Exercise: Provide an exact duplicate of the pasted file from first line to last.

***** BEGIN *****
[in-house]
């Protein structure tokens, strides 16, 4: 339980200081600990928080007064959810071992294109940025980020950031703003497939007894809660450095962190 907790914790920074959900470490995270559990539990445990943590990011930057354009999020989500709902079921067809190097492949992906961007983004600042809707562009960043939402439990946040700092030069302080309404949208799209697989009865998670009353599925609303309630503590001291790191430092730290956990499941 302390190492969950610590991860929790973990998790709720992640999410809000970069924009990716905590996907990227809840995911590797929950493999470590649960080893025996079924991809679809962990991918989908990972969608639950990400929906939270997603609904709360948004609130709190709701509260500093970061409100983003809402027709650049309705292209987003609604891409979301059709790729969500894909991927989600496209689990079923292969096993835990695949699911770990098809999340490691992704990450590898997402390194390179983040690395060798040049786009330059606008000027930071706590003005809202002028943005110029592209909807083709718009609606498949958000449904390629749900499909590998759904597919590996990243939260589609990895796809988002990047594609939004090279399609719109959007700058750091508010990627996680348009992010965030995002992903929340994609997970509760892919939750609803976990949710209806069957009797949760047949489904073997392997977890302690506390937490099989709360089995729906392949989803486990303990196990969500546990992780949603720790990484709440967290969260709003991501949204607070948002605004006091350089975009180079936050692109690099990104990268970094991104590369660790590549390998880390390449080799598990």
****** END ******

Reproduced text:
[in-house]
């Protein structure tokens, strides 16, 4: 339980200081600990928080007064959810071992294109940025980020950031703003497939007894809660450095962190 907790914790920074959900470490995270559990539990445990943590990011930057354009999020989500709902079921067809190097492949992906961007983004600042809707562009960043939402439990946040700092030069302080309404949208799209697989009865998670009353599925609303309630503590001291790191430092730290956990499941 302390190492969950610590991860929790973990998790709720992640999410809000970069924009990716905590996907990227809840995911590797929950493999470590649960080893025996079924991809679809962990991918989908990972969608639950990400929906939270997603609904709360948004609130709190709701509260500093970061409100983003809402027709650049309705292209987003609604891409979301059709790729969500894909991927989600496209689990079923292969096993835990695949699911770990098809999340490691992704990450590898997402390194390179983040690395060798040049786009330059606008000027930071706590003005809202002028943005110029592209909807083709718009609606498949958000449904390629749900499909590998759904597919590996990243939260589609990895796809988002990047594609939004090279399609719109959007700058750091508010990627996680348009992010965030995002992903929340994609997970509760892919939750609803976990949710209806069957009797949760047949489904073997392997977890302690506390937490099989709360089995729906392949989803486990303990196990969500546990992780949603720790990484709440967290969260709003991501949204607070948002605004006091350089975009180079936050692109690099990104990268970094991104590369660790590549390998880390390449080799598990």